an inner liner comprising a co-polyether-ester film adhesively bonded to said interior surface of said fabric substrate, said film being hydrophilic, non-porous and water absorbable; and
a water resistant coating applied to said exterior surface of said fabric substrate.
9. A protective garment as defined in claim 8, wherein said composite fabric has a moisture vapor transmission rate of at least 10,000 g/m2 /24 hrs/mil.
10. A protective garment as defined in claim 8, wherein said fabric substrate of said composite fabric comprises polyester yarn, having a double knit interlock configuration.
11. A protective garment as defined in claim 10, wherein said polyester yarn has a denier from about 40 to about 200.
12. A protective garment as defined in claim 8, wherein said inner liner of said composite fabric is from about 0.5 mils to about 1.5 mils thick.
13. A protective garment as defined in claim 8, wherein said co-polyether-ester film contains from about 40% to about 60% by weight ester units.
14. A garment made from a flexible, lightweight and washable material, said material comprising a liquid transmitting composite fabric for carrying perspiration and sweat away from a wearer's body, said composite fabric comprising:
an outer layer comprising a knitted fabric substrate, said knitted fabric substrate being made from synthetic fibers and having a double knit interlock construction of yarn having a denier falling within the range of about 40 to 200;
an inner liner comprising a co-polyether-ester film adhesively bonded to one side of said outer layer, said film being hydrophilic, non-porous and water absorbable, said film having a thickness of less than about 2 mils; and
a water-resistant coating applied to an exterior surface of said outer layer opposite said inner liner.
15. A garment as defined in claim 14, wherein said co-polyether-ester film contains from about 40% to about 60% by weight ester units.
16. A garment as defined in claim 14, wherein said woven or knitted fabric substrate is made from a material selected from the group consisting of polyester, nylon, rayon and mixtures thereof.
17. A garment as defined in claim 14, wherein said composite fabric has a moisture vapor transmission rate of at least 10,000 g/m2 /24 hrs/mil.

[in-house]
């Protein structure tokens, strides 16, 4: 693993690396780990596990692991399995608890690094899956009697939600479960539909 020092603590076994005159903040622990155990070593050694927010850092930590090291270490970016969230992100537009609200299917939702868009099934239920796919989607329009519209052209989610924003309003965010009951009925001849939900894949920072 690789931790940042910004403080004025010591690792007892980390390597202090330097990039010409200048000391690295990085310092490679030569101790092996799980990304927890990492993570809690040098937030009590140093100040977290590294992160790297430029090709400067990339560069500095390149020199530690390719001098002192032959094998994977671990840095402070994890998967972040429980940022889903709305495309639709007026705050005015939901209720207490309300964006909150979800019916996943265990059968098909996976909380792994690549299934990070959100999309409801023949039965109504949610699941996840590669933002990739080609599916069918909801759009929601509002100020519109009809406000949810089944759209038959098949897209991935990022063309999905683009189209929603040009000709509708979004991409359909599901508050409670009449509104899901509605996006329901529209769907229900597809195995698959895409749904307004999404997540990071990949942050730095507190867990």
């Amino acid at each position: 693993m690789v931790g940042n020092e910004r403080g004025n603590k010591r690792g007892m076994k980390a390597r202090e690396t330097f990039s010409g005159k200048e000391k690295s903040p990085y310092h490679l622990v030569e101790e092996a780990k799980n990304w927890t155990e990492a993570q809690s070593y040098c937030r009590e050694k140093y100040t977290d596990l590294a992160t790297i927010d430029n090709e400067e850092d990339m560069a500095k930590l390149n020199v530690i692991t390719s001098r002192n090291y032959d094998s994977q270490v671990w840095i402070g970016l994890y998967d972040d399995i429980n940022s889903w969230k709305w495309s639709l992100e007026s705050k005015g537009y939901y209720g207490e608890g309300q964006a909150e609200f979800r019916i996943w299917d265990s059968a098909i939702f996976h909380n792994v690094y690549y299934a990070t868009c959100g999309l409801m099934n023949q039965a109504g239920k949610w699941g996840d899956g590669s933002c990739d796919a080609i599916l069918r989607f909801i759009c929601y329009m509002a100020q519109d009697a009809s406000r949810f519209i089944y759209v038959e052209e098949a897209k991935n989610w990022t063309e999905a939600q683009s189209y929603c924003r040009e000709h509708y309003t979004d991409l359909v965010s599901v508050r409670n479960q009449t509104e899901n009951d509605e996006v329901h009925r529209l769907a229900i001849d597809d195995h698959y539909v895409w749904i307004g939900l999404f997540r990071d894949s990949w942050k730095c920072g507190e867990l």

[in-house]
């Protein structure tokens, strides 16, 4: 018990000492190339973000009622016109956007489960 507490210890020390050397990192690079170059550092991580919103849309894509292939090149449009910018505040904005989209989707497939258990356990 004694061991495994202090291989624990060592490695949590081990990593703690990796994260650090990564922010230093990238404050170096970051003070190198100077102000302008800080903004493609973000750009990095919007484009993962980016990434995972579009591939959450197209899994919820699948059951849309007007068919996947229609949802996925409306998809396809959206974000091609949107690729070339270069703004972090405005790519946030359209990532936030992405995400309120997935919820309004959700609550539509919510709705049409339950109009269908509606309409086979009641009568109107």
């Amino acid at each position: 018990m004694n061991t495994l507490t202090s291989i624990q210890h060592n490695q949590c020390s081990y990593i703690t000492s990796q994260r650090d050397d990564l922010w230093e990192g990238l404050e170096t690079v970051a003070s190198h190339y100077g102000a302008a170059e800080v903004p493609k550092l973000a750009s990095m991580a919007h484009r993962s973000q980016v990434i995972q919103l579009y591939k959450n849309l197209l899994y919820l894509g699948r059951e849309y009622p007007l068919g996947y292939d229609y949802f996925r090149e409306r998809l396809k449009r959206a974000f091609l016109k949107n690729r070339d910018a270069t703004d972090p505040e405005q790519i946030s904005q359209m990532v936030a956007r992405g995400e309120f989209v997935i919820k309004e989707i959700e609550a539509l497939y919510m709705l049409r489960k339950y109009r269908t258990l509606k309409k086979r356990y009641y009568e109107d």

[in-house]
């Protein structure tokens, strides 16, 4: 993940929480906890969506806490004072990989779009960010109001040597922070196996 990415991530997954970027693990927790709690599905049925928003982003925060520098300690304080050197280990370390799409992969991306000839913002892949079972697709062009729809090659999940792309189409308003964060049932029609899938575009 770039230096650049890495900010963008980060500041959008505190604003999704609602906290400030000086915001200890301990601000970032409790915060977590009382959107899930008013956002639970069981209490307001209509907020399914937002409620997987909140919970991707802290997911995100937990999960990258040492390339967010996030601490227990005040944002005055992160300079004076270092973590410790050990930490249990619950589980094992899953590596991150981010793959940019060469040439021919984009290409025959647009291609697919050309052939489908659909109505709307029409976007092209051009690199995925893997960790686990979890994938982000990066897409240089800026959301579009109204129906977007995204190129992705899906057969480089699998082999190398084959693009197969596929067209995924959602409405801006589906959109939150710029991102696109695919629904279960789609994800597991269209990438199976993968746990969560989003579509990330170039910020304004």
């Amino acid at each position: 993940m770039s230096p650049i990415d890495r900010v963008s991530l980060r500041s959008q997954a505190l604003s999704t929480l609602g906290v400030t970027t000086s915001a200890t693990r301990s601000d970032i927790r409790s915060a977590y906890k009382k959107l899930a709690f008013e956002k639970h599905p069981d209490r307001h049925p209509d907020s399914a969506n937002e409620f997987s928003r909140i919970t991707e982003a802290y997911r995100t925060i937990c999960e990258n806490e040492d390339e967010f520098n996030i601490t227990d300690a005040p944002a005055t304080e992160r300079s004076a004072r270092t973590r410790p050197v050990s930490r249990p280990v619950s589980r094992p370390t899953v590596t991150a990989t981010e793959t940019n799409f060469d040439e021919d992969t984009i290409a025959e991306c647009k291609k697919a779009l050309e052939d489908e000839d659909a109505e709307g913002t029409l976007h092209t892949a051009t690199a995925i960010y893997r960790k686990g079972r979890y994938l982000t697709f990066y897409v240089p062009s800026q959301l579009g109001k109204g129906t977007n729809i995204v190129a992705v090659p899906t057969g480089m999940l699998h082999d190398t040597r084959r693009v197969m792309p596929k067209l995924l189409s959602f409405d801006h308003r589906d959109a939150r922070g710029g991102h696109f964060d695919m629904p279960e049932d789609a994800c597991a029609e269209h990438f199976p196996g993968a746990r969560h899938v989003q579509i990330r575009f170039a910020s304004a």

Description
BACKGROUND OF THE INVENTION

The present invention generally relates to protective garments, and more particularly to a protective garment made from a fabric that is water-resistant, monolithic, stretchable, machine washable, and that transmits moisture or perspiration away from a wearer for cooling a wearer in a heat stressed environment.

In industrial settings, workers are often required to work under unfavorable conditions. For instance, it is sometimes necessary to work in high temperature areas in order to repair or replace equipment, or to otherwise perform general maintenance tasks. Further, while performing a work assignment, a worker can be exposed to various potential hazards. For instance, the worker may have to work on or adjacent to steam lines, hot water lines, or other chemical supply lines. Often, potentially harmful particulate matter can also be present in the air.

In order to protect workers under these conditions, the workers are normally provided with protective garments arranged to be worn over a particular part of the body. In the past, these garments have been made from various impervious materials such as rubber or vinyl. Although successful in protecting the wearer, these garments tend to be heavy and thus make it difficult for the worker to maneuver. These garments are also hot to work in, limiting the amount of time a worker can spend in a heat stressed environment. Besides being hot due to their weight, the garments exhibit a tendency to trap moisture and perspiration. When working in high temperature areas, this phenomenon adds to the heat buildup within the garment, making the wearer very uncomfortable.